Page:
In a comment thread elsewhere, a thoughtful reader asked me, “What is sin?”
Nothing like three little syllables–nine letters and a fishhook at the end–to get you right in the craw! For the last two weeks (if not for my whole adult life) I’ve asked myself this same question. That shouldn’t surprise anyone. Sin, in theory almost as much as in practice, has occupied both the minds and hearts––and even the best minds and hearts––for … oh, forever.
Who am I, though, to answer this kind of question? To define points of doctrine? In response, I’d rather describe than prescribe, would rather share what my life’s passage has been (and what sin has meant for me), than talking hamartiology, theology and philosophy. Besides, those -ologies can quickly get thick, inaccessible and even explosive––a mine field of semantics.
Instead of going the route of theoretical theology, I’ll break up our discussion on sin into a few simple parts, each post built on a parable taken from personal experience. Then I’ll try to offer a loose definition of some aspect of sin. I hope you’ll come back to leave a comment. I think the comment thread will be better than the posts. (Come back, at least, to hear some great stories.)
A 50-Cent Parable
I was six. Laura Nieminen, my friend upstairs in our apartment building, had a fifty-cent coin. It lay there, unattended, on a windowsill in her bedroom while we two sat on her floor playing dolls.
Trying to play dolls, that is. I couldn’t concentrate on a single one of her many Barbies, (I had none, by the way; she had a whole Rockette line-up, so I was feeling deprived,) I was too distracted by that flat silver disc glinting in my peripheral vision. It was magnificent. Magnetic.
So much so, that when Laura left to go to the bathroom, I couldn’t resist. And why should I resist? I thought. I’ll never really take it. I’ll just touch it for a second, feel its weight, its slick surface, its shininess.
I took it in my hand. It was warm, having lain in the sun by the window. The heat made it more magical. There it was, solid and glossy in my palm, with that impeccably chiseled JFK profile.
And something in me gave in, stopped resisting, took a step. Quickly, I wrapped the piece in a teeny yellow Barbie doll rain slicker Laura had told me I could have, (“Oh, I’ve got lots others,” she’d said. And that, I said to myself, meant she wouldn’t miss some stupid coin, either. She had more of everything. I had less. Taking it would be justified.)
I slipped the hot wad in my pocket, and took off.
In a dead sprint, I ran out of Laura’s room, out of her apartment, down the hallway, down a lightless stairway, down another hallway, into our apartment, and straight to my bedroom at the end on the right. I shut the door behind me. Panting, and swallowing a surge of something new and electric, I stashed the coin in its shiny yellow packaging way back in a drawer under some cotton underwear. Then I flopped on my bottom bunk, sweaty-palmed and a bit queasy. I was stiff but shaky as I closed my eyes to stare into the dark, swirling pit of what I’d just gotten away with.
Weeks and months went by. Laura never asked for her coin. This was a relief, because that meant she hadn’t noticed, and if she had noticed, she hadn’t cared. I thought. In my mind, if she didn’t missed it, and no one caught me, then I was off the hook. I’d really not done anyone any harm. I wasn’t bad.I of course never gave the coin back to her. But I never spent it, either. Honestly, I’m not even sure of whatever became of the fifty-cents.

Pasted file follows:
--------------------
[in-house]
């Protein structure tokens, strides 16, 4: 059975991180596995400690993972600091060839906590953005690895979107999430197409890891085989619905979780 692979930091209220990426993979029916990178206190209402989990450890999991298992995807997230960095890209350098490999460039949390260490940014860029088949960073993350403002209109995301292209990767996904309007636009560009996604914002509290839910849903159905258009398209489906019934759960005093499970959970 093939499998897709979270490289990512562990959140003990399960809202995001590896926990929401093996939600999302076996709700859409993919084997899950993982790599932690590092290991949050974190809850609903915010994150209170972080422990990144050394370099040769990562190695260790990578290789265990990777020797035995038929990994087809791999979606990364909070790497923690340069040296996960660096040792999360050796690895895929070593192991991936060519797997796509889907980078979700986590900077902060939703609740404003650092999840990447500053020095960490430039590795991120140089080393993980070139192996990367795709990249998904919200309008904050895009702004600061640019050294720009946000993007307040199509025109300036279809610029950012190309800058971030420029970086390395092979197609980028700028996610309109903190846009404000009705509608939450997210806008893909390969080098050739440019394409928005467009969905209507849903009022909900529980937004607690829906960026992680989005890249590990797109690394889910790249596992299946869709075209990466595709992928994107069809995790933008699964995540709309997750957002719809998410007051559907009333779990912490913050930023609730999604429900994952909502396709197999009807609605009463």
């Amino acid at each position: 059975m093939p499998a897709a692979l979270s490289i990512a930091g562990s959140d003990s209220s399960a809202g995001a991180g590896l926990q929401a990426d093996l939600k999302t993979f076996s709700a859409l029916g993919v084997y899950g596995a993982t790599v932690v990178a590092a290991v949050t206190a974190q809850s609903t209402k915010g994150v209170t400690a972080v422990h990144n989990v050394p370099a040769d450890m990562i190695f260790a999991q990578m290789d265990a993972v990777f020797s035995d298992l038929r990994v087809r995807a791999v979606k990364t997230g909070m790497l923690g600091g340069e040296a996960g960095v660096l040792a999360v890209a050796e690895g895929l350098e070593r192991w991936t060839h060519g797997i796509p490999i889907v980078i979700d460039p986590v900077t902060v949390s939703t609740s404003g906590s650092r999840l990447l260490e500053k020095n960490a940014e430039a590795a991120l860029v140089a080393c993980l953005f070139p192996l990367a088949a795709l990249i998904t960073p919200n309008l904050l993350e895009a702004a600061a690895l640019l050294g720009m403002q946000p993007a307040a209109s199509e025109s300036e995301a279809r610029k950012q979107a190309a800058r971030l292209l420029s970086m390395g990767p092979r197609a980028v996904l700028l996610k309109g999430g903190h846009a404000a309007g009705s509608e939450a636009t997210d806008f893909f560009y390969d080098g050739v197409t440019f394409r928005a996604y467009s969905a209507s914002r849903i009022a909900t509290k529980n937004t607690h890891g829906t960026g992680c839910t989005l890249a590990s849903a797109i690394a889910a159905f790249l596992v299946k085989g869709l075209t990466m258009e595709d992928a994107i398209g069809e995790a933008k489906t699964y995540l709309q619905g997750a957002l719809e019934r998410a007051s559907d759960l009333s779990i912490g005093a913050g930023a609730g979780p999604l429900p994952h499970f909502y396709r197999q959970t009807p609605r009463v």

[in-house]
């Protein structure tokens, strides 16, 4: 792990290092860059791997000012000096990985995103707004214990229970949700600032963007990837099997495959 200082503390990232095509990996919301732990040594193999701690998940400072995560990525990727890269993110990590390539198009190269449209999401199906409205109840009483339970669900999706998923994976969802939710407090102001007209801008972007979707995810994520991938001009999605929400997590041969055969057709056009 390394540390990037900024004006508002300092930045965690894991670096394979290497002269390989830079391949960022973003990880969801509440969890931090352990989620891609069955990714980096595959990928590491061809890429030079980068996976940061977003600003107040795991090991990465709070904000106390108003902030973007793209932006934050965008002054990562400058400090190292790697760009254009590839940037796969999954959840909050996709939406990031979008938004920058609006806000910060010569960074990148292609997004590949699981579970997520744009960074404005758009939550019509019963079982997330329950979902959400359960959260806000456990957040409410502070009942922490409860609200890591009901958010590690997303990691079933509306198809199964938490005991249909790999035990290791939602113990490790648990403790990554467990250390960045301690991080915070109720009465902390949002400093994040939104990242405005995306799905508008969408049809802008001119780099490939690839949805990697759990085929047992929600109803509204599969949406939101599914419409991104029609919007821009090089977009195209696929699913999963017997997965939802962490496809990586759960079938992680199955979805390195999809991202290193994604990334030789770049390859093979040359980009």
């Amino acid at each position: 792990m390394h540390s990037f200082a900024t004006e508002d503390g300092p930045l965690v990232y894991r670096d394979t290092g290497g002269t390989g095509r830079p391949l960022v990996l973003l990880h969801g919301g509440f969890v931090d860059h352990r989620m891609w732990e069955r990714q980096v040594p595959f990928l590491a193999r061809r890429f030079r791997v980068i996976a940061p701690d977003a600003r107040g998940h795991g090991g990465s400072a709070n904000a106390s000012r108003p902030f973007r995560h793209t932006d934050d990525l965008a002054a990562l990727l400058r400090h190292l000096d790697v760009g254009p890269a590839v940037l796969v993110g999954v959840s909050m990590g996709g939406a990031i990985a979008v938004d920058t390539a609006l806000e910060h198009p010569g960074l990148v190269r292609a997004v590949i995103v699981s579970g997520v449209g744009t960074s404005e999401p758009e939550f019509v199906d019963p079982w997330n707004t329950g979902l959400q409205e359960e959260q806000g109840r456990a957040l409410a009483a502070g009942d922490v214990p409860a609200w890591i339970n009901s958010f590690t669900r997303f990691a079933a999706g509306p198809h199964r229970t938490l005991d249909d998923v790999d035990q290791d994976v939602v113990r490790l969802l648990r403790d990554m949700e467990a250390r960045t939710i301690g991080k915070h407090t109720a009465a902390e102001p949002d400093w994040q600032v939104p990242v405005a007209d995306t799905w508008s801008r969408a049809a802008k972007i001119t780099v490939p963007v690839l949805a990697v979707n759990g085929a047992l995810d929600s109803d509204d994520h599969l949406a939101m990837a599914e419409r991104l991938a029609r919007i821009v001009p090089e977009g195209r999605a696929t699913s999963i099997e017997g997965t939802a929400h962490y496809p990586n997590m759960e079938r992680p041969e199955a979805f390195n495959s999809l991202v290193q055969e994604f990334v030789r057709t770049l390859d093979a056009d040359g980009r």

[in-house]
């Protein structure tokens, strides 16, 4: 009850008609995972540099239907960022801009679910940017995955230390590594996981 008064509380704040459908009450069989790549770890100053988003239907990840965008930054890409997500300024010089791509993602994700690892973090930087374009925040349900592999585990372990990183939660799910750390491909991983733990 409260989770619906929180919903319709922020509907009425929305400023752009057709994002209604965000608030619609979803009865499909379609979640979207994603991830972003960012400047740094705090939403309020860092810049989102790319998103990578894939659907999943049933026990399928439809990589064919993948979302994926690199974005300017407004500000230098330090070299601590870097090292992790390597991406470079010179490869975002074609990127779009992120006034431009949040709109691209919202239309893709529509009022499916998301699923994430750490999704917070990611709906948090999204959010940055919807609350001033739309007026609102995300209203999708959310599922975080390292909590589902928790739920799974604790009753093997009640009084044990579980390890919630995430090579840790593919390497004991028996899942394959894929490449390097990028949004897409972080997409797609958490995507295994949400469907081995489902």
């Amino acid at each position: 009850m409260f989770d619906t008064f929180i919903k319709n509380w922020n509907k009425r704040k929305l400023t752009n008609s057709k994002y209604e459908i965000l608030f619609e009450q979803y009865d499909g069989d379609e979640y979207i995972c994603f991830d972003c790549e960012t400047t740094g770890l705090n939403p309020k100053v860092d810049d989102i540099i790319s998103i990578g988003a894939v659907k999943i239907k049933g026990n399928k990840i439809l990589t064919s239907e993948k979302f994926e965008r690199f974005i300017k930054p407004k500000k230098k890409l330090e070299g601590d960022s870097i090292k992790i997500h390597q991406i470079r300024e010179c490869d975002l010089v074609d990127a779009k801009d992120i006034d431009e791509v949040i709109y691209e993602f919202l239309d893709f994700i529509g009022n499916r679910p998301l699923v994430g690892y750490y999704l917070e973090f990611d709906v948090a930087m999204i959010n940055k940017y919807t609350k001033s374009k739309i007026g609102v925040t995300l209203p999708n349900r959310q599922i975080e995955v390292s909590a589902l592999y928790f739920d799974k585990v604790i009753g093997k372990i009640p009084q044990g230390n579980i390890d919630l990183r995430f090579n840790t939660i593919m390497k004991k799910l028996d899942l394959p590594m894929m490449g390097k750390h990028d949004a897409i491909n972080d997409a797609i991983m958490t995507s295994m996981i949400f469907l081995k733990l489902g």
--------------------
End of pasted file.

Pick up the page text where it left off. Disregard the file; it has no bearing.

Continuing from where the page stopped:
But I know what happened to me. At first, I could think of little else but that coin. That little disc of metal clouded—or better, eclipsed—my other thoughts. And I felt not only less light in terms of luminosity, but I felt less light in terms of weight. I was heavier in spirit—my spindly little six-year-old self—no matter how much I tried to whistle in the dark or how much I smiled as I skipped on the playground.
Skipped, by the way, right past Laura. Because besides taking away my lightness of mind and lightness of spirit, my dishonesty eventually distanced me from my friend. In fact, although I got her yellow Barbie slicker back to her somehow (probably confecting some fib for why I’d run home that day, so stacking another untruth on top of the deceit of stealing) I never went back to her apartment. Never played with her again, in fact.
What’s more, I felt awkward—ill at ease—just looking into the eyes of my parents, my sisters. Could they see into my eyes? Know what I was hiding in my room, in the back of a drawer, in my thoughts?
This preoccupation meant I was also ill at ease with myself. Because when I did look into my own eyes, (I climbed up onto the cool white enamel bathroom sink to get a good look of myself in the medicine chest mirror rimmed in metal) I thought my eyes looked. . . different? My act split me from myself. I felt regret. Worry. Guilt. I became redefined in my own mind: A girl capable of that.
And over 40 years later, you see it’s still there, that stupid coin, lodged in my memory like a token jammed in the slot of a vending machine. It never bought me what I thought I wanted. Instead, it cost me, and it still does.
Sin, for me, is any deliberate action (and I’ll include thought patterns as actions) that is in opposition to what our most vibrant conscience tells us is right, good and true. Sin is also stepping over divinely ordained guidelines. Sin leads us away from light, wholeness, peace, and joy. Sin, unresolved, impedes our growth. It is real, omnipresent, and causes misery and death. Avoiding sin eases life. Abandoning sin can be the hardest thing you’ve ever done. But doing so gives life, and that life is both more abundant and freer than any life we’d ever imagined possible.
What about this 50-cent Parable rings true or familiar to you? What doesn’t?
What from the concluding “definition” of sin works for you? What does not?
How would you describe or define sin?